'I got back into doing my artwork. And that makes me happy!'
20/06/2019, Danil VOLOHOV
Ted Parsons started his career in school. Back in the days his major influences were dub and reggae. And mainly these styles of music inspired him as an artist. Speaking to me Ted also notes that of course he used to listen to Led Zeppelin and Deep Purple. Like all of us. After he moved to New York City his musical career really got started. "Biggest melting pot of the 80s" as somebody said to me once. Ted Parsons quiclky established himself as drummer. He joined Swans in the early 80s - the real renaissance for the band. At that point the band just started moving from their well-known teethcrushing sound to more soft works like "Children Of God". After leaving the band Ted got his inspiration in the New York scene of that era: Agnostic Front and Cro-Mags, The Bad Brains. New York Hardcore established itself with it, inspiring three individuals to create a new project - Prong. Looking back now, Ted tells me that hardcore was their frist main inspiration during the early days when Prong didn't cause much interest from record labels and followed musical standards of DIY. As well as trash-metallic scene. After a year with Prong Ted joined Godflesh and recorded cult "Hymns" with the band.
In the interview with Peek-A-Boo magazine Ted Parsons told us about becoming a visual artist and Prong, about the intencity of Swans' live shows and Godflesh, about post-metal and the coming Jesu album.
In the early 2000s you’ve formed the project you’re continuing working on nowadays – Teledubgnosis. I find it very interesting because of things you’re uniting as musicians. But how did you come to this combination of sounds ?
I just had friends that where really interested in reggae, dub-music and electronic music. And we just brought that together! These guys where both really good in making music on computers, in digital style. And I brought in the live drums. Inspiration King Tubby and dub from Jaimaca. Also Uk dub On u Sound and assorted electronic music like Meat Beat Manifesto and Skinny Puppy. The other 2 members are Greg Grinnell and Jason Wolford. We are just three guys getting together to make the stuff we love! We called it Teledubgnosis.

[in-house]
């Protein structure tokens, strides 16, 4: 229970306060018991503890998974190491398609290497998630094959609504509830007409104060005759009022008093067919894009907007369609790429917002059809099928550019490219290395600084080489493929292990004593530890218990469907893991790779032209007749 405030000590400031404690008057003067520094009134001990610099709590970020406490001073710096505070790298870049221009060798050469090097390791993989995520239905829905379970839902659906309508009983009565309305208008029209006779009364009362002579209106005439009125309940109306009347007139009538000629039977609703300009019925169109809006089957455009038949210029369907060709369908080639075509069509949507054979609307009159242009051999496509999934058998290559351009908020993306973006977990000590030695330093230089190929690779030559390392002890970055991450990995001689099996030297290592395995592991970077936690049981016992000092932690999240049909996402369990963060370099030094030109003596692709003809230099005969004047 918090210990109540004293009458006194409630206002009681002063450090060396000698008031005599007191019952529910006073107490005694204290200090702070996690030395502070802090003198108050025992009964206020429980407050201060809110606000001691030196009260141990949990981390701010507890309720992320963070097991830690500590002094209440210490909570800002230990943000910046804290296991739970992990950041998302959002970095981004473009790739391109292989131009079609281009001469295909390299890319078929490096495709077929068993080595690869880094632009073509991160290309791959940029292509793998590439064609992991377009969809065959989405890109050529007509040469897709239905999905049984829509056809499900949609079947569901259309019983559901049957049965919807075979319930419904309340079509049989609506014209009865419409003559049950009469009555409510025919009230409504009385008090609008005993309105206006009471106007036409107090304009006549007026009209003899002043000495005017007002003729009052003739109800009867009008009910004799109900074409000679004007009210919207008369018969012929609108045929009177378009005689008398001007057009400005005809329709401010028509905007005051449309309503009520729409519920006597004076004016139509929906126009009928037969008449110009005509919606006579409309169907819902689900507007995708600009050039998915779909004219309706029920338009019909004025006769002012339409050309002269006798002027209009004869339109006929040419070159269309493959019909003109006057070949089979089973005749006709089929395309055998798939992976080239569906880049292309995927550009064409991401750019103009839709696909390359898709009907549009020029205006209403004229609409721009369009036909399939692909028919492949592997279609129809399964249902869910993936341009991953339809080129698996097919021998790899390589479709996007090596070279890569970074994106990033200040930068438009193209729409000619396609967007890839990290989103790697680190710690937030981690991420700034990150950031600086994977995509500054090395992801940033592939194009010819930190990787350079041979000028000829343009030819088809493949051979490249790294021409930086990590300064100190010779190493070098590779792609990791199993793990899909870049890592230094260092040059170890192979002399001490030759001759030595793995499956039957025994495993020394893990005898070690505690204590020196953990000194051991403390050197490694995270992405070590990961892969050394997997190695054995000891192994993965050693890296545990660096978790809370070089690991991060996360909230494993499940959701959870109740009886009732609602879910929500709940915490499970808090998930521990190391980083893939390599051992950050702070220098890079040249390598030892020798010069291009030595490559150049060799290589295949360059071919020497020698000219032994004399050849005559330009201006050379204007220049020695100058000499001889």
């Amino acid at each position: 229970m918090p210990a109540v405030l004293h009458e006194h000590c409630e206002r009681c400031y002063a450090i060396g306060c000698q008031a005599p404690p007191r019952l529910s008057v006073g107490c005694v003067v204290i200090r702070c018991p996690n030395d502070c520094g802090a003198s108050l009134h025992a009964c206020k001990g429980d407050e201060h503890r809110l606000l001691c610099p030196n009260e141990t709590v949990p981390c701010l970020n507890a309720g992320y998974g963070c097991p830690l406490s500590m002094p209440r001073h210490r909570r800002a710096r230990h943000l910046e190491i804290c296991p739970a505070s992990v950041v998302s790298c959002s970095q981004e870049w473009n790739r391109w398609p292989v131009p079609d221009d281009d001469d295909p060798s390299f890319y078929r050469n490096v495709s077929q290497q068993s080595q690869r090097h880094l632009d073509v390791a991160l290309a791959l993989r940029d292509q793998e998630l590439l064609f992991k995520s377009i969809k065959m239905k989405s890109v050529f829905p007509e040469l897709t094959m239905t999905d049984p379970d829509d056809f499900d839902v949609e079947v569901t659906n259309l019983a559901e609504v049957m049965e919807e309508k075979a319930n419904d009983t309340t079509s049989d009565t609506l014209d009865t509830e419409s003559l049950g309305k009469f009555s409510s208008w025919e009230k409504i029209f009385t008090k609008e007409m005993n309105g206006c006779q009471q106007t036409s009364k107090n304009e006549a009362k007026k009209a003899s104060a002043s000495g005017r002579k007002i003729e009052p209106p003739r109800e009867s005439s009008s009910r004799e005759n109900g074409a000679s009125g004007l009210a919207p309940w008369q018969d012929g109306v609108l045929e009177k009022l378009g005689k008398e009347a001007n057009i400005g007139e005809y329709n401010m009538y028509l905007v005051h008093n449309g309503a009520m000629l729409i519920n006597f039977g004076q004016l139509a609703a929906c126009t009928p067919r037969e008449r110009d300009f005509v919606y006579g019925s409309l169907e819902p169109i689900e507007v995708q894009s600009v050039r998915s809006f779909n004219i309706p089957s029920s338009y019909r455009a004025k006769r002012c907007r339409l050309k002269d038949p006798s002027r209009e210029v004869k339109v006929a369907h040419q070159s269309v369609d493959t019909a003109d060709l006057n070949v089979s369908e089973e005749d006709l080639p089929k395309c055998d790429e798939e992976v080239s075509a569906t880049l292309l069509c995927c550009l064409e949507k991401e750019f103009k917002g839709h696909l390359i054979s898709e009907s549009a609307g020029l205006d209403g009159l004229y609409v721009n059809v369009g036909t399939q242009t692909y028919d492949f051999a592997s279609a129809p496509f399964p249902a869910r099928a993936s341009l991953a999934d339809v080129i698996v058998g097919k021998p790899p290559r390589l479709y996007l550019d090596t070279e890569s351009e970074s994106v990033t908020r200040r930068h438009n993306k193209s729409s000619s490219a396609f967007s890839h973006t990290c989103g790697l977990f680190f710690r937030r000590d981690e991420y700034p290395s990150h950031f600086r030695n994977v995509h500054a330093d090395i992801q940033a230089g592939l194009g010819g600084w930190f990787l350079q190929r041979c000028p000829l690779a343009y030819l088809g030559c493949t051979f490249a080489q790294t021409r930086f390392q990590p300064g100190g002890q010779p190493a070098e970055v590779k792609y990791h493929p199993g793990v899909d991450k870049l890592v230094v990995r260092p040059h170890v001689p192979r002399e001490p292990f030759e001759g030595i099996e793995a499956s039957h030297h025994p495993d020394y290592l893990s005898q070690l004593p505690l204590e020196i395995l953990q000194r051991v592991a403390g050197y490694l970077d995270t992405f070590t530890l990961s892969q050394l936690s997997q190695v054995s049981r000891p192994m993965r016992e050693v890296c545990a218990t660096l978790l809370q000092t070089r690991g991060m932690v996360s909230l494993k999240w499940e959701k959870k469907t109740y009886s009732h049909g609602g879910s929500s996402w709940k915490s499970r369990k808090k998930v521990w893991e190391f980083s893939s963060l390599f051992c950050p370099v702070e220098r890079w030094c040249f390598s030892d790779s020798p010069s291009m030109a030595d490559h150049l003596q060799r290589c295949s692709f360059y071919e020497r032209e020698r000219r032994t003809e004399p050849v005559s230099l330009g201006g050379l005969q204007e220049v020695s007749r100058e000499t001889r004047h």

With Teledubgnosis does your background in jazz-music play an important role ?
Very much so! I first got interest in reggae when my parents brought a lot of stuff from Jamaica in the 70s. A lot of Bob Marley and Peter Tosh albums. I started listening to that stuff and I understood the different patterns of drumming for that kind of music. And I loved reggae and dub for such a long time! When I moved to New York I used to go to this “Reggae Lounge” which is a big club place with big sound system. I used to go with my friends there, sit in a corner, drink beer, smoke some ganja and listen and listen to the vibes. I was interested in bass. And also, the way the drums dropped. The bass was always on 1 and 3. So I always loved reggae, I always loved dub. Even ska-stuff! The Specials! People think I’m just a metal drummer but I loved reggae since I was 12 or 13.
We talk about the very-very beginning of your career. When your school project transformed into a whole band. Mostly your creativity is connected with New York city. So could you please tell me a little bit about the atmosphere in New York in those days ? Especially at places like CBGB’s and Max’s Kansas City? And how did this influence you ?
When I moved to New York I was so much into music and nu-music…In high school I listened to old-dinosaur-bands. Like Zeppelin and Deep Purple. Then I started getting into new wave and punk.I was kind of an outsider in high school because every one else thought that this music was really weird. I loved Devo, Killing Joke, Gang of 4, Joy Division. I love all the stuff that came out in England at that time. I loved The Ramones…When I moved to New York in 1980 to go to art-school I was constantly going to the clubs. And saw all these bands that came from England and all the bands in NYC that came from CBGB’s…Really, it was a perfect time for me to be in New York City. CBGB’s became my second home. Tommy and Mike from Prong worked there. I got to see Talking Heads, The Ramones, Blondie, Bad Brains, Suicide, etc. Not only in that club but in lots of others. There was a really healthy environment there for lots of new bands that could play anywhere, any night. Lots of the stuff you’ve probably never heard of…Especially the band I was in -Ten Hail Marys. We used to share rehearsal space with The Bad Brains. So we were involved in lots of stuff. New York City in the 80s was thriving in music and art. So I was in heaven when I was there!